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Welcome to the official Distractions website. We will be aiming to record the history of one of the greatest, but least heralded, of all Manchester beat groups.

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Sunday, June 18, 2017

Do you want to record for Factory?

This is the second half of the wonderful April article by our good friends at Fishrider Records. While part 1 focussed on the new album, this takes us back to Manchester, late '70s...
Dunedin, New Zealand

The Distractions - “Kindly Leave the Stage”


Steve Perrin of The Distractions, recording 'Kindly Leave The Stage' in Exeter, September 2015



Steve Perrin on the Manchester post-punk scene in the late 1970s…
“It was a much more diverse scene to start with than people seem to give it credit for in retrospect. In retrospect everyone’s got a leather jacket and spikey hair, whereas if you’d taken photographs of the initial line up of Buzzcocks, The Fall, us, Warsaw or whatever we all looked pretty different and we all played pretty different kind of stuff but we just happened to be friends. We knew each other and played on the same bill and people didn’t have a problem with that. People didn’t seem to think it was odd that us, who were basically a pop band, sang love songs, were supporting The Fall who were a different proposition altogether. That didn’t seem strange.”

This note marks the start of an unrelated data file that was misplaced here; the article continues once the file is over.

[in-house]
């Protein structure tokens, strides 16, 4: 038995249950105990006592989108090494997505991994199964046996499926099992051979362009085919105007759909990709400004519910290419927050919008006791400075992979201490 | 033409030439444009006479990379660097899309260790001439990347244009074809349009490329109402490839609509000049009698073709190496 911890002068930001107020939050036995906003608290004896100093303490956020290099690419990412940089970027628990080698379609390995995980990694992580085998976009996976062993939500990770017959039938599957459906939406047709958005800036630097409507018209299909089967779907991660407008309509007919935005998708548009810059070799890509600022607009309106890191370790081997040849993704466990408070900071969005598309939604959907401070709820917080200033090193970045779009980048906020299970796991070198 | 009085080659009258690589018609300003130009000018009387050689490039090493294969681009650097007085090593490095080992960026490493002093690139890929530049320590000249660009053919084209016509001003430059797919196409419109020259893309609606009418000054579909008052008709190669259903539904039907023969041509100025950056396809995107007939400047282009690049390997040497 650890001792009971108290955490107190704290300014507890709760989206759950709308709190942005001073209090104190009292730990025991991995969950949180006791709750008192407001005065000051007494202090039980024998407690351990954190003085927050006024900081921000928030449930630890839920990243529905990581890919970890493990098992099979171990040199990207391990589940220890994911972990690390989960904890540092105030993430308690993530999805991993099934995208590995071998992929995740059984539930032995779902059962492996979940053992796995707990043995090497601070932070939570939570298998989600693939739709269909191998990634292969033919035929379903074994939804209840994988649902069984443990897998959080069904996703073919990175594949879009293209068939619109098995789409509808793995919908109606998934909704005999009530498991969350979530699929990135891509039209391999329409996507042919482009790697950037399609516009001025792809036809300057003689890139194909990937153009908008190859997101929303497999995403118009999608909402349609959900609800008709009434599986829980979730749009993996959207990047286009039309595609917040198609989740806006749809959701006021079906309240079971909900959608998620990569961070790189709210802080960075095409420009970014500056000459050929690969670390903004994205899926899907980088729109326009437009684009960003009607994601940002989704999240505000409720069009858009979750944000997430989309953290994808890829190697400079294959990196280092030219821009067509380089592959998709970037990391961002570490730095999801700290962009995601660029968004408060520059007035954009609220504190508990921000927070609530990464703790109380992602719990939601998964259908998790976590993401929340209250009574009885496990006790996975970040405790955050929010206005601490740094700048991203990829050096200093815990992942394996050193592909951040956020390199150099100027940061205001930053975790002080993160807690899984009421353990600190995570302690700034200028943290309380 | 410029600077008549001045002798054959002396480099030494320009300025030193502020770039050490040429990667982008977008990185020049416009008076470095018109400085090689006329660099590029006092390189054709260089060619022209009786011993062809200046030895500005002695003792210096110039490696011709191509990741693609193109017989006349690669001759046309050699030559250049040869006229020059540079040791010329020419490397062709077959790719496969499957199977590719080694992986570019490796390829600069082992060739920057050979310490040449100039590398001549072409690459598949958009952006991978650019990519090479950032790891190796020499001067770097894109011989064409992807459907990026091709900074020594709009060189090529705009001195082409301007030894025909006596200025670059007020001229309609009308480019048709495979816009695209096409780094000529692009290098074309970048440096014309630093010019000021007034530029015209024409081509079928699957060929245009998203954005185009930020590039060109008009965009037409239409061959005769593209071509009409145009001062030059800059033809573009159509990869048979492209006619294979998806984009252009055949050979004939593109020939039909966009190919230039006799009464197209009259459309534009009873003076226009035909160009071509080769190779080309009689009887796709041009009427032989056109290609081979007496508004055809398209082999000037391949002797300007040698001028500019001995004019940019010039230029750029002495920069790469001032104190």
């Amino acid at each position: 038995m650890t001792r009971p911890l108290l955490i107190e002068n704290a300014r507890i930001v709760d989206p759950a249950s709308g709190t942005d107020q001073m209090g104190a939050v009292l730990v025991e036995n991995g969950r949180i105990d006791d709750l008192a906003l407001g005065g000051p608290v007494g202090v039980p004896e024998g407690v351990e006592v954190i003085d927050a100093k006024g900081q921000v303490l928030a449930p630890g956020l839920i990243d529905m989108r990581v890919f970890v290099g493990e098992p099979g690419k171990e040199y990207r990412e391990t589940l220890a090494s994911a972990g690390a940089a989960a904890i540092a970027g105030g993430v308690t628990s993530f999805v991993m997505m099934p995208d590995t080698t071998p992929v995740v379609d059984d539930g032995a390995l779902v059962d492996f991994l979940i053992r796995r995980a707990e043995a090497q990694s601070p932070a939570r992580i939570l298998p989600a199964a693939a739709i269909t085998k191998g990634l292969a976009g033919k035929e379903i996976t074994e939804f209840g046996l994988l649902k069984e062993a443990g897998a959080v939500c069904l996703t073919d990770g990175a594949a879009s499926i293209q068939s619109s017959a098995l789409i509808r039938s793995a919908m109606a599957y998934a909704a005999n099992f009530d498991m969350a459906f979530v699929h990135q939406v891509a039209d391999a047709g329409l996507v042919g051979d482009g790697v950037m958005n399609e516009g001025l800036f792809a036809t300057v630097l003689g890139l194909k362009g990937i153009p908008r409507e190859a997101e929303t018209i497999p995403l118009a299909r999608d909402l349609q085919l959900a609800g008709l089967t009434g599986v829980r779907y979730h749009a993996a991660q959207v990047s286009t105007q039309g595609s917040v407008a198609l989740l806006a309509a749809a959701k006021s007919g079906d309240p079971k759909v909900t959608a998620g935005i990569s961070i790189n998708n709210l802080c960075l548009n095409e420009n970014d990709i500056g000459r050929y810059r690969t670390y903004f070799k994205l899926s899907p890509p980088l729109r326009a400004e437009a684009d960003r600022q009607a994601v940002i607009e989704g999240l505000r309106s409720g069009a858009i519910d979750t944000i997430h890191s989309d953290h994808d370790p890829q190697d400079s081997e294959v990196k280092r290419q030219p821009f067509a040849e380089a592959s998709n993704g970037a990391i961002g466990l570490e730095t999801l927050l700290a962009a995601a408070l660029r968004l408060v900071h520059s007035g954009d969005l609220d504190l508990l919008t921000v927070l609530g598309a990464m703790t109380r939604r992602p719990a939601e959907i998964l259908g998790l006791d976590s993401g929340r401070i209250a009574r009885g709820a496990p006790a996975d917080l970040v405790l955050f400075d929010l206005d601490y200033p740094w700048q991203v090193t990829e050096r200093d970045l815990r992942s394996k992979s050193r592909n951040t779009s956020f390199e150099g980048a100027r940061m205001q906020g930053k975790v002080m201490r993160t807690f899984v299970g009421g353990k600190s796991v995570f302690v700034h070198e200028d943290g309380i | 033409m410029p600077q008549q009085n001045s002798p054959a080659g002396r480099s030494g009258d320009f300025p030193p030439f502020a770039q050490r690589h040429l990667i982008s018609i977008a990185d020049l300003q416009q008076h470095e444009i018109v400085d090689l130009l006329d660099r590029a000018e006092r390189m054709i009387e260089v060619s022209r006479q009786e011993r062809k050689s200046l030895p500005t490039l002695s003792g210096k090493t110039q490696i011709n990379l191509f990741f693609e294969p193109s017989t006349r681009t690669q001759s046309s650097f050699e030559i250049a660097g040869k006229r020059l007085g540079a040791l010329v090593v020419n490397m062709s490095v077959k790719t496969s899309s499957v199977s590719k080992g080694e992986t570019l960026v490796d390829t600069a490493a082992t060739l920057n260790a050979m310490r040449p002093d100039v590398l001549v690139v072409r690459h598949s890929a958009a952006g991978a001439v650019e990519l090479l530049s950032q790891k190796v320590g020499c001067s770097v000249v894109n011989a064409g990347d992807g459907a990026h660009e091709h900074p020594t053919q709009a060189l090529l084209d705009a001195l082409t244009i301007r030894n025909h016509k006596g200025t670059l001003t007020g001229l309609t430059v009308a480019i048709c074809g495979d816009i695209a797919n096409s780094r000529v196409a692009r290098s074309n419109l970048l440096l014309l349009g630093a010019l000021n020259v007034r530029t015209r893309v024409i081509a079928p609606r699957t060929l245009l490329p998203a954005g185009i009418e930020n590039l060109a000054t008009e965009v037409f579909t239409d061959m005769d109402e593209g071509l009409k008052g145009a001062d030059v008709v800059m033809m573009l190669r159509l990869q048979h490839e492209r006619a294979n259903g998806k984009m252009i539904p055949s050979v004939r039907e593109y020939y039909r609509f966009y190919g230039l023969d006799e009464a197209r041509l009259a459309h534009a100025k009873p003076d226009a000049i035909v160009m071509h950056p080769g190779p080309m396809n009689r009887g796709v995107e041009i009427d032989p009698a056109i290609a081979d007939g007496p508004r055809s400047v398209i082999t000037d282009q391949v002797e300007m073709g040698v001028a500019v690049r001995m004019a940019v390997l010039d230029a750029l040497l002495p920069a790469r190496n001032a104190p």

…and on how The Distractions were signed to Factory Records in 1979
“Tony Wilson rang my Mum, and I was not around, so I got home and she said “Peter from The Buzzcocks and that Tony Wilson off the telly have been on the phone”. She just got used to that sort of thing. Tony was very good with people’s Mums. He could be very charming.
Then I spoke to him and he said “we’re really interested in doing something and you’re going to be single of the week in the NME.” I thought he was a bit mixed up, because what had actually happened was there was a review in the NME by John Cooper-Clarke [of their first EP on TJM Records], which was a very short, positive, short review, so I thought maybe he’s had a drink or something. And what had happened is he’d spoken to Paul Morley who had told him that he was not happy with the John Cooper-Clarke review and he was going to review it again next week and make it single of the week that week. So that was that. And he said “Do you want to record for Factory?” and we went “Yes, we do”.”
“Time Goes By So Slow” was released in September 1978, catalogue number FAC12. FAC 13 the following month was “Transmission” by Joy Division.
Mike Finney, The Distractions, NME

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